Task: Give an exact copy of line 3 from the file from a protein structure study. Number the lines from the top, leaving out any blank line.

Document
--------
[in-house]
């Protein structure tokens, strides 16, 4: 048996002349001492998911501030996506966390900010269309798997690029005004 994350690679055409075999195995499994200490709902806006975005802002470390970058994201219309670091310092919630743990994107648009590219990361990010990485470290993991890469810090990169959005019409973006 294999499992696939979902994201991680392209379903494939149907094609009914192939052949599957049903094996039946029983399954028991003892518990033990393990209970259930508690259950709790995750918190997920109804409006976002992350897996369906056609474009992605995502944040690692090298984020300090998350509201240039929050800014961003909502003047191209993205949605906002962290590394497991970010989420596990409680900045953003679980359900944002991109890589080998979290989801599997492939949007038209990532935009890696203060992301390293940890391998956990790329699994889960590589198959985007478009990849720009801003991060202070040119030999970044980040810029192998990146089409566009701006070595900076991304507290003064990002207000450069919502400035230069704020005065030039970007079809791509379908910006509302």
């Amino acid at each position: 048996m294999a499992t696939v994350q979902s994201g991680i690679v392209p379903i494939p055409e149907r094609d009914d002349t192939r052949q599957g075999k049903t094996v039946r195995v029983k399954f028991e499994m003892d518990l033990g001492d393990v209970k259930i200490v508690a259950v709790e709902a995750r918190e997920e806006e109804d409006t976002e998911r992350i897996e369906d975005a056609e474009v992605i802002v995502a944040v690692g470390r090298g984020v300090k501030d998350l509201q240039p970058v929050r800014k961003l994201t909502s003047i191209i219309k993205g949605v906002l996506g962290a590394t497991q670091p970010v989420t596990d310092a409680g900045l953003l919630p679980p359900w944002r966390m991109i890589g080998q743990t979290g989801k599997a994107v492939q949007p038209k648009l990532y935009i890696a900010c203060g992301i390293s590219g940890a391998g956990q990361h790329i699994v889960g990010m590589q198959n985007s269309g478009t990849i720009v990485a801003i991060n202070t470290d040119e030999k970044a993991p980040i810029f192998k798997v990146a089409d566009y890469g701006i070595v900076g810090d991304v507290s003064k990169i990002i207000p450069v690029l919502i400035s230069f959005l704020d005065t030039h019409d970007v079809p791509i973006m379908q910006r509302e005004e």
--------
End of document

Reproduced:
């Amino acid at each position: 048996m294999a499992t696939v994350q979902s994201g991680i690679v392209p379903i494939p055409e149907r094609d009914d002349t192939r052949q599957g075999k049903t094996v039946r195995v029983k399954f028991e499994m003892d518990l033990g001492d393990v209970k259930i200490v508690a259950v709790e709902a995750r918190e997920e806006e109804d409006t976002e998911r992350i897996e369906d975005a056609e474009v992605i802002v995502a944040v690692g470390r090298g984020v300090k501030d998350l509201q240039p970058v929050r800014k961003l994201t909502s003047i191209i219309k993205g949605v906002l996506g962290a590394t497991q670091p970010v989420t596990d310092a409680g900045l953003l919630p679980p359900w944002r966390m991109i890589g080998q743990t979290g989801k599997a994107v492939q949007p038209k648009l990532y935009i890696a900010c203060g992301i390293s590219g940890a391998g956990q990361h790329i699994v889960g990010m590589q198959n985007s269309g478009t990849i720009v990485a801003i991060n202070t470290d040119e030999k970044a993991p980040i810029f192998k798997v990146a089409d566009y890469g701006i070595v900076g810090d991304v507290s003064k990169i990002i207000p450069v690029l919502i400035s230069f959005l704020d005065t030039h019409d970007v079809p791509i973006m379908q910006r509302e005004e």